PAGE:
From left to right: Voydatch's lawyer John Anthony Simmons, Brenda Voydatch, Voydatch's husband Zack Voydatch.
CONCORD, N.H. -- The New Hampshire Supreme Court heard arguments Thursday on whether a 11-year-old girl should have been ordered by a court to attend public school.
Brenda Voydatch, of Meredith, had been homeschooling her daughter, Amanda, from first through fourth grade.
But the child's father, Martin Kurowski, who has joint custody, said she wasn't receiving the proper amount of social interaction and wanted her moved into public school.
In July 2009, a Superior Court ruled for the father and ordered the girl be transferred to a public elementary school. She has spent the last year and a half at Interlakes Elementary School in Meredith.
Voydatch appealed the ruling and the issue was brought before the state Supreme Court this week.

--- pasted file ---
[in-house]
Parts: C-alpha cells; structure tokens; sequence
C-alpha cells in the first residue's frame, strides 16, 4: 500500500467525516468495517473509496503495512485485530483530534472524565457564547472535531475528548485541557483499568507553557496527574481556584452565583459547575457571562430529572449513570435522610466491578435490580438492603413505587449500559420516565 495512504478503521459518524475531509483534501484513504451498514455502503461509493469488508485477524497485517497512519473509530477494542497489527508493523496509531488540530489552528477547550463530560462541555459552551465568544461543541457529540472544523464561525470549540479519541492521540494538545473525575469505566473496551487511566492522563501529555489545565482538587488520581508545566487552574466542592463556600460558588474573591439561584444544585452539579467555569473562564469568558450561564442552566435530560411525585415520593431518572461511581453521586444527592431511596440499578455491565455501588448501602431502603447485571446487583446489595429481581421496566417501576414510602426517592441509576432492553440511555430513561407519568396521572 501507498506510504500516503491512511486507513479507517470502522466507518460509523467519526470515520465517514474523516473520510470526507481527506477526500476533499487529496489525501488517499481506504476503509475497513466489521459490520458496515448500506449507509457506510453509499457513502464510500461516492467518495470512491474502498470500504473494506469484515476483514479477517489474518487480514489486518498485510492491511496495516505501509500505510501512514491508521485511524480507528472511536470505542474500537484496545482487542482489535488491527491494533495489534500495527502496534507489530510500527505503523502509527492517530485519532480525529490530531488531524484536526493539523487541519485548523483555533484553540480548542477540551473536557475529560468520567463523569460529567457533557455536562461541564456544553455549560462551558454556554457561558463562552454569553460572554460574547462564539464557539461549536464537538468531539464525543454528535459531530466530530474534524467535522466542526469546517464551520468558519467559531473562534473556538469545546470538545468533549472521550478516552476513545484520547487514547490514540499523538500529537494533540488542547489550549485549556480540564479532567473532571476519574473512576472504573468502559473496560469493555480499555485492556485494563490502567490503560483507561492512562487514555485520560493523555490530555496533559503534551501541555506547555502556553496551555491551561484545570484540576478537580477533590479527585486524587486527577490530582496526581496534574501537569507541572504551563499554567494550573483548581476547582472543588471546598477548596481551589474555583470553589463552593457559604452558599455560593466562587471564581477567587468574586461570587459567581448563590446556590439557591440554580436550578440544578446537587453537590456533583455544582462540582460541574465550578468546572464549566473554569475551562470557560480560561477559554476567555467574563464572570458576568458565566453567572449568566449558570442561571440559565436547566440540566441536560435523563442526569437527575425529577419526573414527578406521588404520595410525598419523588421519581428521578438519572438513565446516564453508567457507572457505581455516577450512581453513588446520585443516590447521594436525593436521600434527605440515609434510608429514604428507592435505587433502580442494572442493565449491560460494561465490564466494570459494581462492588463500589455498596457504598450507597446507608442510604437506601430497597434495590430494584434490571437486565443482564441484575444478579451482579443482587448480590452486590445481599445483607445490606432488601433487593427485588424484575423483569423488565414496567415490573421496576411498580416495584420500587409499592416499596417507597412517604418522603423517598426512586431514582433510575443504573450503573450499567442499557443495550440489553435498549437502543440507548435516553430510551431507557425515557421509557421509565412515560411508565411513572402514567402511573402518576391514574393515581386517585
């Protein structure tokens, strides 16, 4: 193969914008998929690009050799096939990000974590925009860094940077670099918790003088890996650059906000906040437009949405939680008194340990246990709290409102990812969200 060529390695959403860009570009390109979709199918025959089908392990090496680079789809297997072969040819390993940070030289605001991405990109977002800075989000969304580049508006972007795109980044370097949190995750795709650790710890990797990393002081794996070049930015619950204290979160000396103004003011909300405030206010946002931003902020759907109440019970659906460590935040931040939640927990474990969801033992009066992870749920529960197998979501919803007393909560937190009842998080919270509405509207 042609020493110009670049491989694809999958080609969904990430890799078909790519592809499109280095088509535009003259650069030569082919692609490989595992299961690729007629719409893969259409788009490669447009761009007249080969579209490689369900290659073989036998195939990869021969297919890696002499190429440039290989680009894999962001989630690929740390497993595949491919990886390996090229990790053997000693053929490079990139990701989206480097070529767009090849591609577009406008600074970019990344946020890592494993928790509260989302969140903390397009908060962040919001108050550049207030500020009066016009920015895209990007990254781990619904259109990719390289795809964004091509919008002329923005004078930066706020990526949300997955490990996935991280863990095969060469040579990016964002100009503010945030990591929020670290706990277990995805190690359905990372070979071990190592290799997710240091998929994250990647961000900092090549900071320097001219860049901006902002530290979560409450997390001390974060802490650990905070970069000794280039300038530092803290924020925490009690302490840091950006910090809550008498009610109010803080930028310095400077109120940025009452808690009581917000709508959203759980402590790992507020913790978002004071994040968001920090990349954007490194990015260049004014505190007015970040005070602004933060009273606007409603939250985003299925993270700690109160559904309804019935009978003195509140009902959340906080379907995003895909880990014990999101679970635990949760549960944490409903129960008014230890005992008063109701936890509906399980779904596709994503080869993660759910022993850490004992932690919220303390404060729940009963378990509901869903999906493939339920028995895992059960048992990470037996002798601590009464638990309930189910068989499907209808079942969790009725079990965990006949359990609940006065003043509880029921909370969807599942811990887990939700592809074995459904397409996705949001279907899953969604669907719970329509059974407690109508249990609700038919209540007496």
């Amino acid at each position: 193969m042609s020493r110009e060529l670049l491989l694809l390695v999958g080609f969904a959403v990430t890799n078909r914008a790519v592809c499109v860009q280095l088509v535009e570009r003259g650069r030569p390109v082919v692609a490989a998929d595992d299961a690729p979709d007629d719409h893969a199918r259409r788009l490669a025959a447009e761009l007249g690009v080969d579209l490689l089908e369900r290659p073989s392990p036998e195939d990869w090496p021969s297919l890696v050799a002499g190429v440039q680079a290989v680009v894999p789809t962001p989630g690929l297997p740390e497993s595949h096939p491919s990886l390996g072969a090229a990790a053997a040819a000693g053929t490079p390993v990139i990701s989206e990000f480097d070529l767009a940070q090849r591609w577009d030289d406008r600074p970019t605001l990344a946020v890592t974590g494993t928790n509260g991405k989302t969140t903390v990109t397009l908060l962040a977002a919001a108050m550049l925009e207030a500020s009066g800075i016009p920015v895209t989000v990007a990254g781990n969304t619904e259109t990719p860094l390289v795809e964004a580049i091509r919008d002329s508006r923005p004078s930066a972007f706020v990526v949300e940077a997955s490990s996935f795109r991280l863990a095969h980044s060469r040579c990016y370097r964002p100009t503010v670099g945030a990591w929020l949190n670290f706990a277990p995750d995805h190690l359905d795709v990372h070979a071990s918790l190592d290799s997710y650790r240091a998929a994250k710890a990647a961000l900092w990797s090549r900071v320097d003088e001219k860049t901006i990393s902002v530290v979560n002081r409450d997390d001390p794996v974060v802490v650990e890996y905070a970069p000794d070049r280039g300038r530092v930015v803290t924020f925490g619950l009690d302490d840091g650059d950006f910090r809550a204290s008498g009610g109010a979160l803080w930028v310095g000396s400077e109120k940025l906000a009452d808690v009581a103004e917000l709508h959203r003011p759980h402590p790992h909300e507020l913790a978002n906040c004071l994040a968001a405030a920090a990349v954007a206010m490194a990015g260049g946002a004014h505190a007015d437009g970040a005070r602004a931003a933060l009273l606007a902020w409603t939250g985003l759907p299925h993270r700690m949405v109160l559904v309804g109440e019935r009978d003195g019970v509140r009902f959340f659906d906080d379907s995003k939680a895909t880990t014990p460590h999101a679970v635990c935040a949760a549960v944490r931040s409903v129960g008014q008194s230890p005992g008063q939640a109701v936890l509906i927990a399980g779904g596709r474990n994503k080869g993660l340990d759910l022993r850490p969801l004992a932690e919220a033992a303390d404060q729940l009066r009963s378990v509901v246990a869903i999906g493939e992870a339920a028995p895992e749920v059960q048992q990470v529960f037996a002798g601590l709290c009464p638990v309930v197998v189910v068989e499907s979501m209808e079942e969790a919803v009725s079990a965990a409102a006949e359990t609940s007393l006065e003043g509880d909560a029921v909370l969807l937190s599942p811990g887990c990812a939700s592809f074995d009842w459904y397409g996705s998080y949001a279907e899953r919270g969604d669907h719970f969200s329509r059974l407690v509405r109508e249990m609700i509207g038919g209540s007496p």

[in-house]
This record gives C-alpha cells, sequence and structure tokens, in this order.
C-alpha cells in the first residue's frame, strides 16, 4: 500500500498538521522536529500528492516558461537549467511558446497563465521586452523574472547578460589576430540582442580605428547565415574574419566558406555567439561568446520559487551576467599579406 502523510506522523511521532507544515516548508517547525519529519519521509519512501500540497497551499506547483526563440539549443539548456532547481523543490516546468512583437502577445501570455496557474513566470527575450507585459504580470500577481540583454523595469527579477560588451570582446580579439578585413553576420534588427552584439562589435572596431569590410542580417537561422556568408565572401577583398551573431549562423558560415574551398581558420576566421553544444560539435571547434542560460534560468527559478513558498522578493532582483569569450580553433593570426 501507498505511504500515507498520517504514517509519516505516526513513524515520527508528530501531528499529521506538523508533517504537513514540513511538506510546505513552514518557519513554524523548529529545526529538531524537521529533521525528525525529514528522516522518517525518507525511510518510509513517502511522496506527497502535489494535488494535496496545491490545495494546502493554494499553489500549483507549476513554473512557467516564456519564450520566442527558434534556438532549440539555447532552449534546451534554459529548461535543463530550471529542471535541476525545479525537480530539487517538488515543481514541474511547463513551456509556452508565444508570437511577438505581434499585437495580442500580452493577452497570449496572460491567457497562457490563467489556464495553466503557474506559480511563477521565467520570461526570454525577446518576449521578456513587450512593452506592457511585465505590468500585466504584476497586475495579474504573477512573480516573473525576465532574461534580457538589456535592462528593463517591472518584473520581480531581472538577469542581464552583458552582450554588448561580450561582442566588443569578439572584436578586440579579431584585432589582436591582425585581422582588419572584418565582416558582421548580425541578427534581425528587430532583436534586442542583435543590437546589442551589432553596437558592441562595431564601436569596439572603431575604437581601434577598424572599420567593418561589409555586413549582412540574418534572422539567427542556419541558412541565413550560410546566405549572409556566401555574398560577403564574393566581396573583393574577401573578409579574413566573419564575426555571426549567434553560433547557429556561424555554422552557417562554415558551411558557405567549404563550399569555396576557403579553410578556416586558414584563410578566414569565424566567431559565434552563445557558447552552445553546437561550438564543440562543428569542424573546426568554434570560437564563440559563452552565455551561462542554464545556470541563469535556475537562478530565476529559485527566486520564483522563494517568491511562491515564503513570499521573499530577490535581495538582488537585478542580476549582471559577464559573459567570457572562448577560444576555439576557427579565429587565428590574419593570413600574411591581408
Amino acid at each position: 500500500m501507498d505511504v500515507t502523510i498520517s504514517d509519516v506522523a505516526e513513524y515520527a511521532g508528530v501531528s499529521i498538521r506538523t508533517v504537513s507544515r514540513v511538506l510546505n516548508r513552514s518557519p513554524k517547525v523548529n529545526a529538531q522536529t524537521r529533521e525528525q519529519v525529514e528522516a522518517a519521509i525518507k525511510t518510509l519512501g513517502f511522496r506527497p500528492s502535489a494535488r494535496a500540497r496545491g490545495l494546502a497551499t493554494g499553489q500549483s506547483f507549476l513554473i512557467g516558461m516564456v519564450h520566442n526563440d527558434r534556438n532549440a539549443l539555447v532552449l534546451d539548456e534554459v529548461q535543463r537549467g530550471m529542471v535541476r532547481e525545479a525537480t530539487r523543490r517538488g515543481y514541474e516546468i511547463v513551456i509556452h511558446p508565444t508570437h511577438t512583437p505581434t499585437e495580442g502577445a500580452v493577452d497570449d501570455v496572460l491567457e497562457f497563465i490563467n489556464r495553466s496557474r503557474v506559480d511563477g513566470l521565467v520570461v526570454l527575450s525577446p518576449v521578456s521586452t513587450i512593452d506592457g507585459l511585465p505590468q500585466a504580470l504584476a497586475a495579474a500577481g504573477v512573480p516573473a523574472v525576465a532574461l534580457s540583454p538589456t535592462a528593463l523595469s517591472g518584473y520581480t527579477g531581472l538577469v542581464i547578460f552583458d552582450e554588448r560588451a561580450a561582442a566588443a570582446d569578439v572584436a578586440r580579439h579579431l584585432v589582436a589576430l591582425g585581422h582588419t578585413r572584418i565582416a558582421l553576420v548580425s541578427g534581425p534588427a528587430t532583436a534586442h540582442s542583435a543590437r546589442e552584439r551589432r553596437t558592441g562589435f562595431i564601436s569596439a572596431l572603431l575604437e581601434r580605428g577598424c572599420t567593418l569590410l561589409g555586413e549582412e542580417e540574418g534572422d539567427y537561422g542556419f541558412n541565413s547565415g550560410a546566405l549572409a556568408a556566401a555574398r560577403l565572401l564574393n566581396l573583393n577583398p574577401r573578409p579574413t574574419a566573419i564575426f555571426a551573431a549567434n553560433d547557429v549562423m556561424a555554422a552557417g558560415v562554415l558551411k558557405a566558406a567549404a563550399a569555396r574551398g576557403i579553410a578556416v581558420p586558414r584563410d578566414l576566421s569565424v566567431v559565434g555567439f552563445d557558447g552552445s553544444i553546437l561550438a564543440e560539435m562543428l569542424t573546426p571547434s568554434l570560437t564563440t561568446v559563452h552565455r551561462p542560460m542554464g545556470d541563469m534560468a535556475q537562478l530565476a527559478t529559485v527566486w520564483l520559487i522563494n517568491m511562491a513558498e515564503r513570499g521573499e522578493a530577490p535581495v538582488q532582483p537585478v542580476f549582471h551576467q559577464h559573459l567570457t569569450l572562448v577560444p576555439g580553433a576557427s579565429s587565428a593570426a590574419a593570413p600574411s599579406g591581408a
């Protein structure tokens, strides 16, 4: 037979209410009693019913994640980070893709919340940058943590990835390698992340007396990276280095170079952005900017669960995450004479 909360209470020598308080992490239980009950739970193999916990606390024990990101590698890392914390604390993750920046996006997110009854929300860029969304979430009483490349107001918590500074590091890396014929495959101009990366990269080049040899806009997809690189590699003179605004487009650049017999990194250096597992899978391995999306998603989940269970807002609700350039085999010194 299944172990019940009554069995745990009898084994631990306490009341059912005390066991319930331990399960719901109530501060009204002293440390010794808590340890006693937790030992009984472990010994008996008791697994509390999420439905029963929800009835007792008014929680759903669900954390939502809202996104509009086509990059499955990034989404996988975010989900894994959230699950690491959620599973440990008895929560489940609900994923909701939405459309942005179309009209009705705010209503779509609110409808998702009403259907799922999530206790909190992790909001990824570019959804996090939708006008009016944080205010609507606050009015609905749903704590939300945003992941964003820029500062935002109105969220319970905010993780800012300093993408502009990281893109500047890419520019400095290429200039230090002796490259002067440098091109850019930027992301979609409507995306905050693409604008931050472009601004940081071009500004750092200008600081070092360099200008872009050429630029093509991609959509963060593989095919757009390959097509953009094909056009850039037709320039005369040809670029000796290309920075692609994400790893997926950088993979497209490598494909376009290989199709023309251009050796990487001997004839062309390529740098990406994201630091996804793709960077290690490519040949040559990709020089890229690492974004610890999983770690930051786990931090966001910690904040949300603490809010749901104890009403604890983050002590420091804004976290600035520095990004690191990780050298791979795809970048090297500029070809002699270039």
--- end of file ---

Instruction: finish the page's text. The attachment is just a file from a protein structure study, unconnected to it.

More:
Voydatch's lawyer, John Anthony Simmons, said the child was moved out of the homeschooling atmosphere because of the mother's religious beliefs. He said the ruling violates the mother's religious and parenting rights.
Kurowski's lawyer, Joshua Gordon, said the case has nothing to do with religion and is about the kind of education and lack of social interaction the child was experiencing. He said there is no constitutional right to homeschooling and the court was forced to rule one way or the other.
No timetable has been set for the ruling on this case.